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Data from: Effective population size in a partially clonal plant is not predicted by the number of genetic individuals


Gargiulo, Roberta (2023), Data from: Effective population size in a partially clonal plant is not predicted by the number of genetic individuals, Dryad, Dataset,


Estimating effective population size (Ne) is important for theoretical and practical applications in evolutionary biology and conservation. Nevertheless, estimates of Ne in organisms with complex life-history traits remain scarce because of the challenges associated with estimation methods. Partially clonal plants capable of both vegetative (clonal) growth and sexual reproduction are a common group of organisms for which the discrepancy between the apparent number of individuals (ramets) and the number of genetic individuals (genets) can be striking, and it is unclear how this discrepancy relates to Ne.

In this study, we analysed two populations of the orchid Cypripedium calceolus to understand how the rate of clonal vs. sexual reproduction affected Ne. We genotyped >1,000 ramets at microsatellite and SNP loci, and estimated contemporary Ne with the linkage disequilibrium method, starting from the theoretical expectation that variance in reproductive success among individuals caused by clonal reproduction and by constraints on sexual reproduction would lower Ne. We considered factors potentially affecting our estimates, including different marker types and sampling strategies, and the influence of pseudoreplication in genomic datasets on Ne confidence intervals. The magnitude of Ne/Nramets and Ne/Ngenets ratios we provide may be used as reference points for other species with similar life-history traits. Our findings demonstrate that Ne in partially clonal plants cannot be predicted based on the number of genets generated by sexual reproduction, because demographic changes over time can strongly influence Ne. This is especially relevant in species of conservation concern, in which population declines may not be detected by only ascertaining the number of genets.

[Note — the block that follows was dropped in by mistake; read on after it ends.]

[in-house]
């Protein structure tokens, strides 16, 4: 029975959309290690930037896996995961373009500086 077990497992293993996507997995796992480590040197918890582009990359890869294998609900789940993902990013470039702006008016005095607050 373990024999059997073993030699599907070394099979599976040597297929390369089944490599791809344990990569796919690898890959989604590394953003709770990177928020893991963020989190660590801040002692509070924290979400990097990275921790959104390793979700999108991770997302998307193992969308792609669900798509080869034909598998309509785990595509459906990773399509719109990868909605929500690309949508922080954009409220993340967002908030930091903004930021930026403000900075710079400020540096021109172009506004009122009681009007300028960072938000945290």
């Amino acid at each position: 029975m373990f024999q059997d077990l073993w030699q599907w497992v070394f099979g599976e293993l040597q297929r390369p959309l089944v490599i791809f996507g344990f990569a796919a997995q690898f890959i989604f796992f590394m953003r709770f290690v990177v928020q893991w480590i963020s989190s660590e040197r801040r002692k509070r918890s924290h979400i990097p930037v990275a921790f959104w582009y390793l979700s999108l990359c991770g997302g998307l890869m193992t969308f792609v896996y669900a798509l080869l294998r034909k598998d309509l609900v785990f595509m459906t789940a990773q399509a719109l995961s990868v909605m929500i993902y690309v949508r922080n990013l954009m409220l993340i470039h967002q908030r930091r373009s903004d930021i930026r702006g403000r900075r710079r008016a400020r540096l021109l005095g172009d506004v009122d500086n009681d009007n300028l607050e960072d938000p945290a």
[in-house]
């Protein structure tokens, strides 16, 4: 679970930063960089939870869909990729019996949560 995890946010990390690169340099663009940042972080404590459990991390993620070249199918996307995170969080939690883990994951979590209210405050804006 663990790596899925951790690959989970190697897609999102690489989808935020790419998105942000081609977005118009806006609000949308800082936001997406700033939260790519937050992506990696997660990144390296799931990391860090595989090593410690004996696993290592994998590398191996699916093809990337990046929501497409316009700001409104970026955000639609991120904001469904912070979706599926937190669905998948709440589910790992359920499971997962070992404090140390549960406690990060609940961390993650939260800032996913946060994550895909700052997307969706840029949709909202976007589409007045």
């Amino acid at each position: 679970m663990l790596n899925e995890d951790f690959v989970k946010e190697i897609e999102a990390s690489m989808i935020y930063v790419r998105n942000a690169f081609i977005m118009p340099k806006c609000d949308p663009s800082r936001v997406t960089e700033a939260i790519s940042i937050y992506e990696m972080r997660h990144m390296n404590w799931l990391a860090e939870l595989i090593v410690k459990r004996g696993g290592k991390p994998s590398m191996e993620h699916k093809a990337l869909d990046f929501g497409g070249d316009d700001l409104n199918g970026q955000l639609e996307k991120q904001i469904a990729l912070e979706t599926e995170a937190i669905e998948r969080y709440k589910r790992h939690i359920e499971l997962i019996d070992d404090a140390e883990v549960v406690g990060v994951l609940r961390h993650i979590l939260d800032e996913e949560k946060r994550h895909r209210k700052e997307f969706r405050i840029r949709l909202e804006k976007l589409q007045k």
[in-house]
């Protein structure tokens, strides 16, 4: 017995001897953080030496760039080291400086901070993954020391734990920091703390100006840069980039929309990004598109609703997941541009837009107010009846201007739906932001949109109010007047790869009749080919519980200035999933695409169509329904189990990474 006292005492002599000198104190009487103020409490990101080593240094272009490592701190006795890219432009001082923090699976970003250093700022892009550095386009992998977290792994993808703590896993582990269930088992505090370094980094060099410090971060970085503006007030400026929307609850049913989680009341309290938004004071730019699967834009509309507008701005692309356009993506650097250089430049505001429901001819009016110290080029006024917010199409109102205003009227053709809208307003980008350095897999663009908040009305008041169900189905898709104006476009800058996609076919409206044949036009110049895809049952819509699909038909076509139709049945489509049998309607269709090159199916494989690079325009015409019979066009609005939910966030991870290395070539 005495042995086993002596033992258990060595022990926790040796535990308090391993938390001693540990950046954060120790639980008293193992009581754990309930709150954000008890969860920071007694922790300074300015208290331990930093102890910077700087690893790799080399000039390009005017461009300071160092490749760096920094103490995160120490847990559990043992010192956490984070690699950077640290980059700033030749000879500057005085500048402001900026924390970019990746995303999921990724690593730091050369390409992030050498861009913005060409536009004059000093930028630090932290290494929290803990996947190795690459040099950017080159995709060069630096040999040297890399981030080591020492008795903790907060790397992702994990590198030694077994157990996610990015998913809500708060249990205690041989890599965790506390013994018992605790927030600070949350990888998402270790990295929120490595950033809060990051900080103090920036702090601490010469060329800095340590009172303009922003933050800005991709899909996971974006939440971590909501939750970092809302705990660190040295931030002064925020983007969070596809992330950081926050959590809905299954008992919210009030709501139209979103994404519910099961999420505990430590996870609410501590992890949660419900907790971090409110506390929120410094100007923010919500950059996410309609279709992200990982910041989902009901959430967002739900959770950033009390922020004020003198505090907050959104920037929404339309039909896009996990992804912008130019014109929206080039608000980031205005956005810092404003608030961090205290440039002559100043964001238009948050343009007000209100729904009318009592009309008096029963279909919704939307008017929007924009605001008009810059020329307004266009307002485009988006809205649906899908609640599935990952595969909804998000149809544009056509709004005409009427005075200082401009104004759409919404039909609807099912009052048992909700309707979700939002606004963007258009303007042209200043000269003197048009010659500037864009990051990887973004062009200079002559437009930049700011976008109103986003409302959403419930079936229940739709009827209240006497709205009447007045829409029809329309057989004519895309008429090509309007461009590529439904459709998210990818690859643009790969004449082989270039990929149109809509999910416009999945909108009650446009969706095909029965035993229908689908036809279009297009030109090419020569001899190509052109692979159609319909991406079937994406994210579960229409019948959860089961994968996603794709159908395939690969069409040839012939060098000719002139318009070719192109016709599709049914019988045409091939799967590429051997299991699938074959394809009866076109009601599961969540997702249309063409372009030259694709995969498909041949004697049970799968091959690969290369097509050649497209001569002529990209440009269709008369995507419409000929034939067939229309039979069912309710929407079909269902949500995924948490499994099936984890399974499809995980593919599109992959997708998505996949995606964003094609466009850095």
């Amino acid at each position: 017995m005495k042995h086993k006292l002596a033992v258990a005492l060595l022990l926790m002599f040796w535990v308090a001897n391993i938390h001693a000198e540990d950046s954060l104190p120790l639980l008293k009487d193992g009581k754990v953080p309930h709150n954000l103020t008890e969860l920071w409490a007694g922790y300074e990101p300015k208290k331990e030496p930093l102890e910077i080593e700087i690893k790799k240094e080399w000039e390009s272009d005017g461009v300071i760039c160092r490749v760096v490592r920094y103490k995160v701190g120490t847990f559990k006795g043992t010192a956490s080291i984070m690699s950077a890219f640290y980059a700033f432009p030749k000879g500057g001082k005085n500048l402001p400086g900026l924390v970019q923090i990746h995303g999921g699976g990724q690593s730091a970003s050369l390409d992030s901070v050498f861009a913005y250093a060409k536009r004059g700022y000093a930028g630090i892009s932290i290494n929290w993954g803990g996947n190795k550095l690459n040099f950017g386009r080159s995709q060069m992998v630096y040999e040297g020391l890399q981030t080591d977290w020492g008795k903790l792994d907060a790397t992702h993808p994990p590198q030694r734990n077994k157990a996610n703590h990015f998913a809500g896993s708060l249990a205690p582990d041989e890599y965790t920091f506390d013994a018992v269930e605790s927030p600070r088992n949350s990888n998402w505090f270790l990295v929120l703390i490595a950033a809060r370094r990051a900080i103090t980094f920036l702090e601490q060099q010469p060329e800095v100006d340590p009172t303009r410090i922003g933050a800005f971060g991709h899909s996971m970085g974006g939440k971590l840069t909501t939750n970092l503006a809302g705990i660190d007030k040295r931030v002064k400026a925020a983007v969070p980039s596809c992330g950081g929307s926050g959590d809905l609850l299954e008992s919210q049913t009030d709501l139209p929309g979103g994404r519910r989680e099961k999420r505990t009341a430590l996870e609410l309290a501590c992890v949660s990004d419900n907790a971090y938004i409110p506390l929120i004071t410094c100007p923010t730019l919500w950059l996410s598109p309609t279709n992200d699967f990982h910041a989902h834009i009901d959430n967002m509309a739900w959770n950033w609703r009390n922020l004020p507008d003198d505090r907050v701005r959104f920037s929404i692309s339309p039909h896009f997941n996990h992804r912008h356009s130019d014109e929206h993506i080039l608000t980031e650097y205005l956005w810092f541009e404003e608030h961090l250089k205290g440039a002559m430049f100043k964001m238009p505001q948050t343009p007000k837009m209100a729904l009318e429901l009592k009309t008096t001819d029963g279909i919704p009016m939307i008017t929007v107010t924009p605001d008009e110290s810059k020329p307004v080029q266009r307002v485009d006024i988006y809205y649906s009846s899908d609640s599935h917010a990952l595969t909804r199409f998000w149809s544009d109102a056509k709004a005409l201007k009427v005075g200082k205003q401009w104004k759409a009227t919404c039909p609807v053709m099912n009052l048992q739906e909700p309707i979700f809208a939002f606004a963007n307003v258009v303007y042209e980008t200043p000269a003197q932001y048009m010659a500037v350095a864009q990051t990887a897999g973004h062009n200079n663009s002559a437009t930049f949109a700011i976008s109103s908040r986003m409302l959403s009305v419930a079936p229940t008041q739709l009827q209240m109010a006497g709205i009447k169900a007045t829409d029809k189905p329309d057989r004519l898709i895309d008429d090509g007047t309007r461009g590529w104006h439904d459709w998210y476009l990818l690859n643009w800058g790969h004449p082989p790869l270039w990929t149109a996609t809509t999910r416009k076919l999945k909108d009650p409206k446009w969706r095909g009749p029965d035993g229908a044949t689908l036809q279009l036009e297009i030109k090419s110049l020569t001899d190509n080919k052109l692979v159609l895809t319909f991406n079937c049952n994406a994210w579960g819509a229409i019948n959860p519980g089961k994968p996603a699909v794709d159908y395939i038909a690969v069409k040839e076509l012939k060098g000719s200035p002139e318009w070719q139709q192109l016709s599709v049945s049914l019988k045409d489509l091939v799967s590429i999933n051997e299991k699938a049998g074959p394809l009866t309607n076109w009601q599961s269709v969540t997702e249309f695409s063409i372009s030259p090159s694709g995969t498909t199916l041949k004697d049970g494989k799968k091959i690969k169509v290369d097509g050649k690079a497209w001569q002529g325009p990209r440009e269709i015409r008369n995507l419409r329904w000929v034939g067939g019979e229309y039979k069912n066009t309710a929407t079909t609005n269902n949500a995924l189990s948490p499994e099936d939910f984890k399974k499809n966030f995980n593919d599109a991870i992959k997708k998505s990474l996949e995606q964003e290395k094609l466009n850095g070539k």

Please see and related manuscript.


British Ecological Society